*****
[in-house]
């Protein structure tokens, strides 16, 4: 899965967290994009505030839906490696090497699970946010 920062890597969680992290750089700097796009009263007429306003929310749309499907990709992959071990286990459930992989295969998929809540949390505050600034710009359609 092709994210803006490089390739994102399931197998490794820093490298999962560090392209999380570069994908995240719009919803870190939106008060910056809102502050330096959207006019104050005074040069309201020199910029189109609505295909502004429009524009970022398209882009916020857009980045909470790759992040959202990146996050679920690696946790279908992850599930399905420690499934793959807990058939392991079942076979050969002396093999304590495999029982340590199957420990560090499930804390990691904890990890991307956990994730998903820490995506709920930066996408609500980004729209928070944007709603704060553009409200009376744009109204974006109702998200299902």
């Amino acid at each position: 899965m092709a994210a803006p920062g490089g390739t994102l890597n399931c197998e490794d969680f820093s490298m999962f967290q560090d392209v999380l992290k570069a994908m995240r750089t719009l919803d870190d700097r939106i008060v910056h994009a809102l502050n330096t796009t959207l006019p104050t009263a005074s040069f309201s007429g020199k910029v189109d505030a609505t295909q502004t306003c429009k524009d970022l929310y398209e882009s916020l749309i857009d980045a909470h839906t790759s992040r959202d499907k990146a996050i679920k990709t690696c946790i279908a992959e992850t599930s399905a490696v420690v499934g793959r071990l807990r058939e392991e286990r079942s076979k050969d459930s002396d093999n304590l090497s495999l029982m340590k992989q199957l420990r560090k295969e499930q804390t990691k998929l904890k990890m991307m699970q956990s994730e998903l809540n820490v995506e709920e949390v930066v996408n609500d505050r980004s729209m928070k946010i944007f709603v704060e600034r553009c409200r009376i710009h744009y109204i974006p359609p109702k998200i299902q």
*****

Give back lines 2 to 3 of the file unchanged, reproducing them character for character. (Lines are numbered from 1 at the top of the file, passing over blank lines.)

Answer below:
């Protein structure tokens, strides 16, 4: 899965967290994009505030839906490696090497699970946010 920062890597969680992290750089700097796009009263007429306003929310749309499907990709992959071990286990459930992989295969998929809540949390505050600034710009359609 092709994210803006490089390739994102399931197998490794820093490298999962560090392209999380570069994908995240719009919803870190939106008060910056809102502050330096959207006019104050005074040069309201020199910029189109609505295909502004429009524009970022398209882009916020857009980045909470790759992040959202990146996050679920690696946790279908992850599930399905420690499934793959807990058939392991079942076979050969002396093999304590495999029982340590199957420990560090499930804390990691904890990890991307956990994730998903820490995506709920930066996408609500980004729209928070944007709603704060553009409200009376744009109204974006109702998200299902």
């Amino acid at each position: 899965m092709a994210a803006p920062g490089g390739t994102l890597n399931c197998e490794d969680f820093s490298m999962f967290q560090d392209v999380l992290k570069a994908m995240r750089t719009l919803d870190d700097r939106i008060v910056h994009a809102l502050n330096t796009t959207l006019p104050t009263a005074s040069f309201s007429g020199k910029v189109d505030a609505t295909q502004t306003c429009k524009d970022l929310y398209e882009s916020l749309i857009d980045a909470h839906t790759s992040r959202d499907k990146a996050i679920k990709t690696c946790i279908a992959e992850t599930s399905a490696v420690v499934g793959r071990l807990r058939e392991e286990r079942s076979k050969d459930s002396d093999n304590l090497s495999l029982m340590k992989q199957l420990r560090k295969e499930q804390t990691k998929l904890k990890m991307m699970q956990s994730e998903l809540n820490v995506e709920e949390v930066v996408n609500d505050r980004s729209m928070k946010i944007f709603v704060e600034r553009c409200r009376i710009h744009y109204i974006p359609p109702k998200i299902q």